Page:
Nicholas (Nick) Evans Diamant passed away peacefully on his own terms, at his home in Kingston, ON on April 15th, 2023 at the age of 86. He was surrounded by his family and love. The sun was shining and he was sporting one of his trademark colourful shirts and his beloved Blue Jays cap!
Born to John and Sophia Diamant in Chicago, Ill, on August 4, 1936, he is predeceased by his loving wife of 62 years Barbara Helen Diamant (nee Murray) and survived by his brother Peter (Ruth], his daughters Stephanie, Jodi, Daphne (Derek) and Andrea (James), grandchildren Nico (Janaki), André (Rachael), Loucas (Meghan), Torin, great-grandchildren Felix and Theo, foster sons Joel and Lonnie and his brother-in-law Gord (Dawn) and family. He will be missed by his beloved cousins George, Deanna, Pat West and their families.
Nick grew up in a vibrant family in Napanee and Kingston, ON including many cousins from the family village in Greece. Visits to relatives in Chicago as a child included medical rounds with his Uncle Bill which sparked his early interest in medicine, and this combined with his father being a science teacher, planted the seeds of his future career as a physician and scientist.
Barb was the love of Nick’s life. As children, they shared swimming lessons and later they both met singing in the Chalmers Church choir. They married in 1958 and had a wonderful life raising 4 daughters, 2 foster sons, a series of cats and golden retrievers. They enjoyed many trips around the world together and retired with an Airstream trailer for adventures in Florida during the winters. He was Barb’s devoted caregiver when she developed Alzheimer’s.
A proud graduate of Queen’s University, Meds ‘60, Nick began his career in the fields of medicine, research and teaching, nurturing and fostering his unwavering belief in the need to help others in a holistic and compassionate way. Nick travelled for residency placements in Toronto, Boston, MA and Syracuse, NY until 1968 when he returned to Toronto with his family to settle into medical practice as a gastroenterologist at The Toronto Western Hospital and researcher in the departments of Medicine and Physiology at the University of Toronto. He was Chief of Gastroenterology at The Toronto Western Hospital from 1974-1991 and worked tirelessly until his retirement in 2009 when he and Barbara returned to Kingston, where he worked as an adjunct professor in the Department of Medicine at Queen’s University.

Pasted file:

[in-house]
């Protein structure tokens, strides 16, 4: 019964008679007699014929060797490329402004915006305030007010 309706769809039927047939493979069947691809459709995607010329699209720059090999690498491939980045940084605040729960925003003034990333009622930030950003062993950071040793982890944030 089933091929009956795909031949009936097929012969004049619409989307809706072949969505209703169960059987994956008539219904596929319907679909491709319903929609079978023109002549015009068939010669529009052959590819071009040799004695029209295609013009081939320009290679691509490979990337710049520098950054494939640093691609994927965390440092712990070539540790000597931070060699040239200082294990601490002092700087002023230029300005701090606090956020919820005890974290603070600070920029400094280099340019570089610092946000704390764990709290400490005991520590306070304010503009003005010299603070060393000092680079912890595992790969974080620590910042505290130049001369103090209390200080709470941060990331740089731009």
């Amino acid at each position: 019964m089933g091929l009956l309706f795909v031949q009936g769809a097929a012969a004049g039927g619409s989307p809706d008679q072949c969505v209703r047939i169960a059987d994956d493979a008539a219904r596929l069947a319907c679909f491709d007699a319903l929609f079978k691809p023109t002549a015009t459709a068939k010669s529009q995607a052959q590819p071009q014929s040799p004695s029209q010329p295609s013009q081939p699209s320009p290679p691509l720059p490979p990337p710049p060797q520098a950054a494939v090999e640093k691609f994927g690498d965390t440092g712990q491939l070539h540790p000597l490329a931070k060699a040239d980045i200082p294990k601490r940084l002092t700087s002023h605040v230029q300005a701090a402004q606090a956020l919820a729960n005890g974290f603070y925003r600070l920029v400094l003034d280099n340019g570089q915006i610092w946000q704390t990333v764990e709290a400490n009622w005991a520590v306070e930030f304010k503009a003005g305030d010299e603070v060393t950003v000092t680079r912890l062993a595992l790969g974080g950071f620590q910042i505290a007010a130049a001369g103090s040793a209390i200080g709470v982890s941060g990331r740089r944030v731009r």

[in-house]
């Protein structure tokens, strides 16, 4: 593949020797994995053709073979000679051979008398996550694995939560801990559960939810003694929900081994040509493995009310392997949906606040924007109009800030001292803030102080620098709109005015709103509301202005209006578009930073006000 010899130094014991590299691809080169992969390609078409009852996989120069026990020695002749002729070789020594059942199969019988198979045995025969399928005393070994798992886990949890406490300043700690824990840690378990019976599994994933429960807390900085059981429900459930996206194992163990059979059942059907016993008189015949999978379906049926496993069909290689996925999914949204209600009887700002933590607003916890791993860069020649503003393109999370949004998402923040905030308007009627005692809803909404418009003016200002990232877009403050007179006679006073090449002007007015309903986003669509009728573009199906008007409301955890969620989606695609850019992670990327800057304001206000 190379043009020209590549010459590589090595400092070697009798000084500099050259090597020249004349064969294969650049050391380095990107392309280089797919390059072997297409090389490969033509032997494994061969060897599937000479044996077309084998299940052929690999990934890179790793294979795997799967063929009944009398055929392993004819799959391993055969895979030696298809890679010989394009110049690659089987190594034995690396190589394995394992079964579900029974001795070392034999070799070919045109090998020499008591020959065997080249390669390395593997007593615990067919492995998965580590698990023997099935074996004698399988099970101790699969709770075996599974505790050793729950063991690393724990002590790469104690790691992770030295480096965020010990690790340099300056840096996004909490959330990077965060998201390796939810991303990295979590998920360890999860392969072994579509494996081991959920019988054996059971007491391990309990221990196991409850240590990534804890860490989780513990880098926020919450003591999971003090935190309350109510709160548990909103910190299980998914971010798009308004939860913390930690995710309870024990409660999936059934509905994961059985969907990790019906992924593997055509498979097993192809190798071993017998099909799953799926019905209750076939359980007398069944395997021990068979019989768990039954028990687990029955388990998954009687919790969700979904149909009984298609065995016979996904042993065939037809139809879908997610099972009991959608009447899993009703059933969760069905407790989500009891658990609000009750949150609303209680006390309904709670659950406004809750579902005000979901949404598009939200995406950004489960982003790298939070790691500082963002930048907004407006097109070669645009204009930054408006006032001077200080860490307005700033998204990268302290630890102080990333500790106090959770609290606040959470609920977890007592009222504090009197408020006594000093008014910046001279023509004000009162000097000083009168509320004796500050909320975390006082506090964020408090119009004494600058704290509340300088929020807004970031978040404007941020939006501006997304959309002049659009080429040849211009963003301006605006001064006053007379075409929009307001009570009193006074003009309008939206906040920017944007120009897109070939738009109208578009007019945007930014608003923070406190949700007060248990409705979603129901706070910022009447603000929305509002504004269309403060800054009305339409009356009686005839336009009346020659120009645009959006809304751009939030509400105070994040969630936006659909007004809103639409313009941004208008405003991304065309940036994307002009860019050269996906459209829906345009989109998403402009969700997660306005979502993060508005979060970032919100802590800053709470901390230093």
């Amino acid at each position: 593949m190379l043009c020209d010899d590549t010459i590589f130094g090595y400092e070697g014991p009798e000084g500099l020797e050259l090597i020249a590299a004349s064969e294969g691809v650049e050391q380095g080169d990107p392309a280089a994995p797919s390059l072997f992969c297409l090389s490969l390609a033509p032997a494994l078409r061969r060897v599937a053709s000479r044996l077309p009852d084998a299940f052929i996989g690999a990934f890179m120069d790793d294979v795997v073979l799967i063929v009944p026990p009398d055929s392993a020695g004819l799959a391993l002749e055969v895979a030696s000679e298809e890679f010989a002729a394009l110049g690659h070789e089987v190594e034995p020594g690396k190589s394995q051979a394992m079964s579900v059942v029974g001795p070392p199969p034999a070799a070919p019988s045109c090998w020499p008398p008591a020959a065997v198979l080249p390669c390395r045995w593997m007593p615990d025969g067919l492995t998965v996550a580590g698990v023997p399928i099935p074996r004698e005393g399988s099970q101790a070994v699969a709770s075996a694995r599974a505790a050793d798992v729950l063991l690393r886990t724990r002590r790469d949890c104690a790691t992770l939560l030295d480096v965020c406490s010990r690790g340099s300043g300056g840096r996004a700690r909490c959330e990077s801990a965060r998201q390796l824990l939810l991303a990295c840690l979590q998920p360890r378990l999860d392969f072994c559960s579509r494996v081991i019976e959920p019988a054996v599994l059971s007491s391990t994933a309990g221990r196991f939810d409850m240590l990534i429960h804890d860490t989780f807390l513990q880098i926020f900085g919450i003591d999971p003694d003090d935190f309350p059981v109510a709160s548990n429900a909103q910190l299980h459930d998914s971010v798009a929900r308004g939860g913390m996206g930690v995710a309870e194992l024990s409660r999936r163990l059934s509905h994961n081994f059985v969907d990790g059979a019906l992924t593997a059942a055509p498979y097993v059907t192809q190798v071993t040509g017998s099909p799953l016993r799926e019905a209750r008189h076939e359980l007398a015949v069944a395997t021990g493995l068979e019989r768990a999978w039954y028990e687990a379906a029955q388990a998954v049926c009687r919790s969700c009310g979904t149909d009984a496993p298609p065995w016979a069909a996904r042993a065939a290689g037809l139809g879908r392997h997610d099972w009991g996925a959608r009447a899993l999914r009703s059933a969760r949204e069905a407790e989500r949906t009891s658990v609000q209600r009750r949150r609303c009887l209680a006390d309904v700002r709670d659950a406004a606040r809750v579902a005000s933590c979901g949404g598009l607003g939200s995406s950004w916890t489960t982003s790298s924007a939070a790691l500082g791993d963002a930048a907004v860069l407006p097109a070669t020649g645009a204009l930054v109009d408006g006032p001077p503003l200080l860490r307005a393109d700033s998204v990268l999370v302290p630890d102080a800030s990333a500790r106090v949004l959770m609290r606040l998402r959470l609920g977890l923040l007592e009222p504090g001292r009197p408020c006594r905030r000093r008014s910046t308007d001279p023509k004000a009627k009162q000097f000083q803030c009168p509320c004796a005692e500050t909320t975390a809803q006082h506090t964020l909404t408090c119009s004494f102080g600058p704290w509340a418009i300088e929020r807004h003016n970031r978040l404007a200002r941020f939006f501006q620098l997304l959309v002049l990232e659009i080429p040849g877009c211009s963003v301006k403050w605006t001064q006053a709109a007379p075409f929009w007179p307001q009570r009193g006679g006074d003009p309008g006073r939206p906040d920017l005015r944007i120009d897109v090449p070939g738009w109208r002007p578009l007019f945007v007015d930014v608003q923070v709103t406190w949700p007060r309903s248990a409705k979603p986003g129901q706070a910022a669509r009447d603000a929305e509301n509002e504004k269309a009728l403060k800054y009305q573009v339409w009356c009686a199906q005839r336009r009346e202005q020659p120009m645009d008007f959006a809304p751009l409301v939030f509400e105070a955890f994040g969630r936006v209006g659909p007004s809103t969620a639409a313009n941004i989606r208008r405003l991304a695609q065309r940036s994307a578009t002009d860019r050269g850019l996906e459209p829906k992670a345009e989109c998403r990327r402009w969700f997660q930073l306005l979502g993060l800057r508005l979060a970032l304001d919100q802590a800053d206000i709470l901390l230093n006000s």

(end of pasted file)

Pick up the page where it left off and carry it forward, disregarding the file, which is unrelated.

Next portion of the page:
Nick was a world leader in research into the physiology of the gut-brain-interaction, recognized for his dedication to the field with multiple life-time achievement awards, most recently, in February of this year, an annual Lectureship in Neurogastroenterology and Motility (NGM) was inaugurated by the University of Toronto, University Health Network and Sinai Health to honour his lifetime contribution to mentoring and supporting gastroenterology.In addition to his research and role as a compassionate clinician to his patients, he was also a teacher, mentoring and training generations of scientists and future gastroenterologists throughout their careers. Through his research, he is credited with modern advances in the field of gastroenterology, however, his daily research into the existence of the elusive ‘pie stomach' by himself and everyone in his family, remained incomplete and his kids and grandkids have vowed to continue this research in his honour!
Nick encouraged his kids to pursue excellence in doing what they loved and was very proud of their achievements. When not at work, Nick and the family spent magical weekends and summers at Toreywood Farm, north of Toronto. Donning his cowboy hat and jeans he relished the hands-on work and pace of farm life, leaving the city behind for the solitude of the countryside, nurturing his deep connection to the land, nature and animals. His lifelong collection of cow memorabilia is a reminder of his love of his Brown Swiss cattle.
He leaves a legacy of caring, openness and wisdom, sharing his life-long belief in the ‘Joy/Crap’ ratio with generations of family, friends and colleagues in need of guidance—‘Everything in life can be distilled down to one simple question—does the crap outweigh the joy?—if so, you have your answer; follow the joy, ditch the crap and change what you can to ensure the joy always outweighs the crap.” Following this advice, he noted that he never had a day he didn’t love going to work.
Nick and Barb were an integral part of Portsmouth village in Kingston and the family are grateful for the loving neighbours and community that supported them.
Cremation has taken place and a memorial will take place in the summer. Nick requested donations in his memory be made to The Alzheimer Society of KFL&A, The Kingston General Hospital Foundation and/or The Bruce Trail Association.